By Stephanie Lezotte
When tending to existing flower beds that hadn’t been weeded or mulched for two years, I relied heavily on landscape fabric. The beds were both neglected and fruitful, and since I prefer a minimalist approach to my yard, my goals were to reduce and transplant in order to achieve clean-looking, organized beds. Therefore, I had a lot of ground to cover and wanted an economical, non-chemical weed control option.
I chose Greenscapes Basic Landscape Fabric and paid only $10 for a 150-foot roll (I estimate needing two more rolls). Greenscapes Basic fabric is made of a thin material called polypropene, which looks like spun black cotton candy. Polypropene is a breathable polymer that allows water and sunlight to penetrate its surface.
The package says that the Basic fabric is ideal for annual beds—plants that sprout yearly will surely rip it into useless pieces. One advantage of this type fabric over thicker plastic fabrics is that there is nothing to clean up since the fabric will just disintegrate into the soil. This is a useful feature when replanting annuals, or in my case, implementing a temporary weeding solution.
I chose to use Greenscapes Basic Landscape Fabric in two test beds. Both beds were cleared of any perennial flowers and weeded to ensure no existing stalks would rip the fabric. One bed contains four flowering shrubs and the other bed contains a rose bush and brick walking paths. The width of the fabric roll is three feet, which fit my shrub bed perfectly. The material is easy to manipulate.
I tucked it under railroad ties, edged it around the walking paths, and cradled thorny plants without issue. I probably used more landscape pins than I needed (about 75 for 150 feet of fabric), but I wanted to firmly secure fabric that overlapped at seams to prevent weeds from finding ways to the surface. On a particularly windy day, the fabric was hard to position precisely around the existing shrubs, but once tacked into place using the pins, the fabric didn’t move.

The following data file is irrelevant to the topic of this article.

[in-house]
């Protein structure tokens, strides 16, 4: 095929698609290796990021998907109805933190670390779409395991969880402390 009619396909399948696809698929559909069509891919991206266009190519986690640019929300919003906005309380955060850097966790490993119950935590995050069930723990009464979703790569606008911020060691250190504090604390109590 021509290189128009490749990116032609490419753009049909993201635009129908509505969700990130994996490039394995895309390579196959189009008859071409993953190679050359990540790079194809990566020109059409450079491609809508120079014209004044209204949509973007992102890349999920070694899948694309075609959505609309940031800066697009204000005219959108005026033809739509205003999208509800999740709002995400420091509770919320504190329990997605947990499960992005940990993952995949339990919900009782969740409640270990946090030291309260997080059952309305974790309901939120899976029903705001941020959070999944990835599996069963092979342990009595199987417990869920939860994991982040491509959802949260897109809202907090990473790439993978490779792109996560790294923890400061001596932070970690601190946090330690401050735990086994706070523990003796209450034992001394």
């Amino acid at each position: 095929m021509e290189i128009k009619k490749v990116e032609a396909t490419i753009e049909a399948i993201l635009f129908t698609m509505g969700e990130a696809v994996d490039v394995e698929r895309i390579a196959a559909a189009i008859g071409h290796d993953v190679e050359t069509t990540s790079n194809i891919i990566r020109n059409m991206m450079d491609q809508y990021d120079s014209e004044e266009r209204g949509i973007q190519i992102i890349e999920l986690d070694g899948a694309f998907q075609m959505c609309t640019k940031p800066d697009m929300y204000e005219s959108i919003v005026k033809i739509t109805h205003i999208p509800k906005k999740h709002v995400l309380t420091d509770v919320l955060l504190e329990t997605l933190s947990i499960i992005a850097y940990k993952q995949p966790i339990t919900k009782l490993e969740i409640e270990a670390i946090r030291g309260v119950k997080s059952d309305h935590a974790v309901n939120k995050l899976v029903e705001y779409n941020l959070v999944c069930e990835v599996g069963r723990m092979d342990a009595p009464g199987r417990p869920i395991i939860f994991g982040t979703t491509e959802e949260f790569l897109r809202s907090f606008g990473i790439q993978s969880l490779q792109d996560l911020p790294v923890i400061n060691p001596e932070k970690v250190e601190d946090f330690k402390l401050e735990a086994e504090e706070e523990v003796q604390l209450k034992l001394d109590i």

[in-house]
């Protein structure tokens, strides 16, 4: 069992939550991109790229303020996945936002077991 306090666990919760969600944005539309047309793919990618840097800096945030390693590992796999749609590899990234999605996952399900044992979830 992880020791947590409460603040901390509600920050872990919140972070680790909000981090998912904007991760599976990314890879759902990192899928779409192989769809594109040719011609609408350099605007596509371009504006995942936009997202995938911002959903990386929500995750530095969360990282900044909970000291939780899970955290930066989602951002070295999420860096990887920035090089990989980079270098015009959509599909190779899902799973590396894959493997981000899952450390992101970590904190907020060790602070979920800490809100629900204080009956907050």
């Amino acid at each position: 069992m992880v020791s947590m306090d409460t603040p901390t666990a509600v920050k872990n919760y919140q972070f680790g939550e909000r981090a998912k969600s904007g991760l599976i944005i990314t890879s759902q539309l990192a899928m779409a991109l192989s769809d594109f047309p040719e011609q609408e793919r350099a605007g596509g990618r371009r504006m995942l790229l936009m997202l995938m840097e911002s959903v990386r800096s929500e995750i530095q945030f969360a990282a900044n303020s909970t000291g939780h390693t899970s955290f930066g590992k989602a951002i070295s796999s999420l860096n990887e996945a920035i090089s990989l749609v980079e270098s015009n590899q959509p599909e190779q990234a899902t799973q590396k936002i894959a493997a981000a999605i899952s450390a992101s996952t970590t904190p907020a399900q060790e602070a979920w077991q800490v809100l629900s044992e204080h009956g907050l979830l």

I was pleased to see that the pinned fabric remained secure after application, despite winds and rainwater that ran down the slanted beds. The fabric was exposed to direct sunlight for a few days, and I intended to cover it as soon as possible in order to preserve its lifespan. To the shrub bed I applied a one-inch layer of white mini marble chunks. I was not too careful during this process and while spreading the stones, some jagged edges caught the fabric and produced small tears. Spreading also drove some of the stones between the seams and into the soil.
Because this material appears to degrade quickly, I would not advise using it under stone beds because any re-application will be extremely messy and burdensome. On the other bed I applied a three-inch layer of undyed hardwood mulch. The fabric stayed in place completely; I never had to reposition it when raking the mulch. In both beds, the fabric is completely covered.
I started this process in March before any weeds had a chance to grow. In mid-May, two months after the fabric application, I found minimal weeds in those beds. There have been approximately ten weeds in the 100-square-foot mulched bed. There have been virtually no weeds in the stone bed. Weeds are predominantly growing in areas where the landscape fabric is flush with concrete, fencing, or bed edging. This is understandable and acceptable as I had difficultly creating an impenetrable junction at these points.
Weeds are also growing, with less frequency, in the areas where fabric ends overlap. In order to have a control by which to assess the product’s effectiveness, I did not apply any landscape fabric to another flower bed and instead just topped with mulch after weeding. The untreated bed harbors significantly more weeds; in a 100-square-foot bed, there have been approximately 30 weeds.
So far I’m happy with the product as it has significantly reduced the amount of weeds growing. I am concerned with having to re-apply the fabric next year, but I expect the mulch and stones to reduce the rate of fabric deterioration. Even if a second application is necessary, it’s reassuring to know that the Greenscape Basic Landscape Fabric is an economical and easy option.
A published writer and novice gardener, Stephanie Lezotte dabbles in over 1500 square feet of newly purchased gardens that yield hundreds of tulips, daffodils, hostas, and daylilies. She enjoys trying new gardening tools and techniques and isn’t afraid to get (a little) dirty.